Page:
The Philadelphia Phillies lost this afternoon in their 2016 home opener, the 5th consecutive home opener defeat for the franchise.
Starting pitcher Aaron Nola was good once again, just not good enough on this day, and the Phillies bats disappeared over the final three innings as the San Diego Padres ruined the home opener at Citizens Bank Park by hanging a 4-3 loss on the home team.
Nola allowed just six hits over seven innings, striking out nine and walking no one. But three of the hits that he allowed went for extra bases, and all would eventually create runs for the Padres on the day.
In the top of the 3rd, Alexi Ramirez and Alexi Amarista led off with back-to-back singles off Nola. One out later, Jon Jay doubled for the first extra-base hit, scoring Ramirez and moving Amarista to 3rd, making it a 1-0 game. When Cory Spangenberg followed with a ground out, Amarista scored to up the Friars’ lead to 2-0.
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In the top of the 4th, Wil Myers drove a 2-2 Nola offering out on a line over the left field wall for a solo home run that made it a 3-0 game. The Phillies then began to slowly chip away, scoring a single run in each of their next three at-bats to tie it up.
In the bottom of the 5th, Cameron Rupp led off with a double. One out later, Peter Bourjos doubled Rupp home to cut the Padres’ lead to 3-2. In the bottom of the 6th, the Phillies got it tied up, but could have scored more if not for a goofy umpiring call.
Hernandez started it off with a walk, followed by singles from Herrera andMaikel Franco
to load the bases with nobody out. That started a chess match, with Padres’ skipperAndy Green
brining in lefty relieverBrad Hand
to faceRyan Howard
, and Phils’ managerPete Mackanin
bringing inDarin Ruf
as a pinch-hitter.
Ruf popped a ball into medium left field. It appeared that it would be a simple shallow fly ball out, too short to score the tying run in all likelihood. The outcome of the play would prove to be anything but simple, but it would indeed get the game tied.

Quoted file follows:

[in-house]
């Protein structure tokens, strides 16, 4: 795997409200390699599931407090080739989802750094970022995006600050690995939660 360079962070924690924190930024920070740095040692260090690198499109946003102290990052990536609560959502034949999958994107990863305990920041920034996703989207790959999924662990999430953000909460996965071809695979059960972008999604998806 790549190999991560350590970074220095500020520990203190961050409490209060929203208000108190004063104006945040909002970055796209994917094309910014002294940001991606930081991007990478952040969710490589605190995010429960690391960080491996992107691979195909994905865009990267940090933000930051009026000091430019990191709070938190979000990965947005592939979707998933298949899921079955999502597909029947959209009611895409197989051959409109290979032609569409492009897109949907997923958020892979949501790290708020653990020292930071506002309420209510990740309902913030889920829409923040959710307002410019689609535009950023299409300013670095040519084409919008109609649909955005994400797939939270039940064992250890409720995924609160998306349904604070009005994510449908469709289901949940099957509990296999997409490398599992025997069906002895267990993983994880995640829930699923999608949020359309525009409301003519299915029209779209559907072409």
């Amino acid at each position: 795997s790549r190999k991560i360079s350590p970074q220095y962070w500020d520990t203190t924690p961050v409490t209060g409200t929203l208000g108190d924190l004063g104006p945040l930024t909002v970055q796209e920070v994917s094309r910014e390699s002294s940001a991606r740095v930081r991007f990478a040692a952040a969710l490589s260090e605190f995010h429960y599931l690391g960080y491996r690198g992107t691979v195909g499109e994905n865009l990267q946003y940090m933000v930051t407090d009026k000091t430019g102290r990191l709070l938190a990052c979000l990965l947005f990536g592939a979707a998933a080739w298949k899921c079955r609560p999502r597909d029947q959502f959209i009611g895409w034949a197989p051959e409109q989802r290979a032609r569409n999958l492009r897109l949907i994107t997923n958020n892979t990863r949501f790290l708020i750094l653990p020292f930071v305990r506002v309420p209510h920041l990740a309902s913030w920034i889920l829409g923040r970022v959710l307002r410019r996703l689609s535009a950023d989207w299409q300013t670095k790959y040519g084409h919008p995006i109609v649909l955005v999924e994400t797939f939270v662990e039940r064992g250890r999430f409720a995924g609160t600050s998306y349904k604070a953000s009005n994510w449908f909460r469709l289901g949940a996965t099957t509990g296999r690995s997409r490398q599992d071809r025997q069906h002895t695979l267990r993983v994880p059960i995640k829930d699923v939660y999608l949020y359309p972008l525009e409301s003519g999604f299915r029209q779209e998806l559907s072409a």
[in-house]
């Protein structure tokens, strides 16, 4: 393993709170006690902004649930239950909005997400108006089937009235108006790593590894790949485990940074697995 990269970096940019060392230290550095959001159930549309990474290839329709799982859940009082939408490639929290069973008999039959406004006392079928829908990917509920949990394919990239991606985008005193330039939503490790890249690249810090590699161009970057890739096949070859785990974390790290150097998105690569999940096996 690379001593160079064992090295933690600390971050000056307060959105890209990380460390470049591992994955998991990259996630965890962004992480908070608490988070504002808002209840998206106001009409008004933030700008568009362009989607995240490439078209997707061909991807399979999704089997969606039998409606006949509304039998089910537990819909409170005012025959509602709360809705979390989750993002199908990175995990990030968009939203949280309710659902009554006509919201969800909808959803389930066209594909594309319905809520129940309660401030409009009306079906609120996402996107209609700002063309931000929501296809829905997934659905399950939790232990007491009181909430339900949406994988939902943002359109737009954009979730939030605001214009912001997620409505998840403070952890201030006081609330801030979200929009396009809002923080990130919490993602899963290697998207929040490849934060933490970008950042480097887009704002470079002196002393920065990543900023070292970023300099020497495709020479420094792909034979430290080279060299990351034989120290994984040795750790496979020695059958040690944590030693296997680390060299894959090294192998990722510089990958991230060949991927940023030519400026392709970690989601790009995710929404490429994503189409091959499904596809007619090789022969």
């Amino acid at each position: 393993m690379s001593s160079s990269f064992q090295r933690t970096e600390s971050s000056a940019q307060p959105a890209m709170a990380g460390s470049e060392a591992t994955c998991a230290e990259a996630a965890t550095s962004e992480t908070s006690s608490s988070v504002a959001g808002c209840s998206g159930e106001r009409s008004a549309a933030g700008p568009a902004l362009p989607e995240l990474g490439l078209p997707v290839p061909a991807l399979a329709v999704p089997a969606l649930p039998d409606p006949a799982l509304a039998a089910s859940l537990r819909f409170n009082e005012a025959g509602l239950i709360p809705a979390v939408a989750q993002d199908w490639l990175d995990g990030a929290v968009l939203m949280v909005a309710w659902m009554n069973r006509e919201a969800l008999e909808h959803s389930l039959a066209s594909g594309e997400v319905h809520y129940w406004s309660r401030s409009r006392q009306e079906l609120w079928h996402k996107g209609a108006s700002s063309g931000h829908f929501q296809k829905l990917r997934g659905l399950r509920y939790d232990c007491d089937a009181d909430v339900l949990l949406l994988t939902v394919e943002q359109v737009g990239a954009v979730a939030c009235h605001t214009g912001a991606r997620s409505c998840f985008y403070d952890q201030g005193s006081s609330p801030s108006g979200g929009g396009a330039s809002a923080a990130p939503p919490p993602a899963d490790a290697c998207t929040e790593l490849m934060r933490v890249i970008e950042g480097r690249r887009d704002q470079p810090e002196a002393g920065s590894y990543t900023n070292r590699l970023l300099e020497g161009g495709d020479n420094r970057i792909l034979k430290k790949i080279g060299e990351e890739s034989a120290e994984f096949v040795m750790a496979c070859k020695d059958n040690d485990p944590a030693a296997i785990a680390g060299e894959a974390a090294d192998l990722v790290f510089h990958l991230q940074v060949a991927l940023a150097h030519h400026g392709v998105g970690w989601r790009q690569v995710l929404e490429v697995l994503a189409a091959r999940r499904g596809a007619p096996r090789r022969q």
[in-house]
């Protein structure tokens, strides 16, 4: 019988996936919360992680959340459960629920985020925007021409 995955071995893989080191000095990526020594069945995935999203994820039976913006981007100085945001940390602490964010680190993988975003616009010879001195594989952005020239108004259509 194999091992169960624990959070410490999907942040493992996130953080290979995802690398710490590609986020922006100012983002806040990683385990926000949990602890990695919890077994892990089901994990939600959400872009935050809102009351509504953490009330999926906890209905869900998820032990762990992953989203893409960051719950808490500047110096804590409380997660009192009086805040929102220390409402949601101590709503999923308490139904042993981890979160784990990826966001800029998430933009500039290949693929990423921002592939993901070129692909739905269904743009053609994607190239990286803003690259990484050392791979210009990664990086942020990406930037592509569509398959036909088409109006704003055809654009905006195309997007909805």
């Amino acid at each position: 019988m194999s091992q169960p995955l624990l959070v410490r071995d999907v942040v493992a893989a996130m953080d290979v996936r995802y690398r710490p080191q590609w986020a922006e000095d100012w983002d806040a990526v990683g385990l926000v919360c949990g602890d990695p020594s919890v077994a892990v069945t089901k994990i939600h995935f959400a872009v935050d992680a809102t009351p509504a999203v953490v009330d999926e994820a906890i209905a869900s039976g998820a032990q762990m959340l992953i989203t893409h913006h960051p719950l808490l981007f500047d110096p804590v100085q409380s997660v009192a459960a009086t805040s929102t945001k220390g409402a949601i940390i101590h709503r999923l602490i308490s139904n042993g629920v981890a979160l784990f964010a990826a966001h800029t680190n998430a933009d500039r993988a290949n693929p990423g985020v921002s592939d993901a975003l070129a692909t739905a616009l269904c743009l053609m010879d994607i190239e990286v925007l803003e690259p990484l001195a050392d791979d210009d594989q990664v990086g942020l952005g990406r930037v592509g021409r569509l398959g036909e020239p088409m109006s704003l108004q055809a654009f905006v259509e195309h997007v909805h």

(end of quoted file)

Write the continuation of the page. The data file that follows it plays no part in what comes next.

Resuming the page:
Padres’ shortstop Alexei Ramirez went out for the ball, and left fielder Wil Myers backed off as Ramirez tried to circle underneath. As this happened, umpire Will Little signaled the “infield fly rule” was in effect.
Why Little made such a call on a ball that was clearly an outfield fly is beyond me, and is frankly incredulous. My guess is that it was simply instinctual when the ball popped into the air, the shortstop began calling for it, and there were bases loaded and nobody out.
Whatever the reasoning on the call, more hilarity then ensued when Ramirez actually dropped the ball, which he clearly did not do on purpose. Hernandez had tug up, and he came in to score on the play, tying the game at 3-3.
But Ruf had been ruled out automatically by the infield-fly call, and now Herrera was ruled out when Ramirez gunned him down at 3rd base. With two outs, Green brought out Kevin Quackenbush, who struck out Cameron Rupp swinging to end the Phillies threat.
The Padres broke the tie against Nola in the top of the 7th whenDerek Norris
drilled a one-out double. Ramirez singled to put runners on the corners, and then Amarista laid down a fantastic squeeze bunt, scoring Norris with the go-ahead run.
Cashner allowed seven hits and three earned runs over his five innings, with five strikeouts and one walk. Once he left the game, starting with Hand and Quackenbush, Green paraded out five different relievers over the final four innings. Aside from the botched Ramirez play, the Phillies batters did nothing against any of them.
When Franco led off the bottom of the 9th with a single, the Phillies had a final shot. But Padres’ closer Fernando Rodney induced Ruf to bounce into a perfect 6-3 doubleplay. Rupp popped out to 2nd base to end the game, and the Phillies had disappointed their fans in a home opener once again.
The Phillies are now 23-36-1 in their history in home openers. They are 9-18 going back over the last few decades, in addition to the current stretch of five straight home opening defeats.
That streak coincides with every season since the last 2011 playoff team. It is the longest current such MLB streak, and ties the longest in franchise history..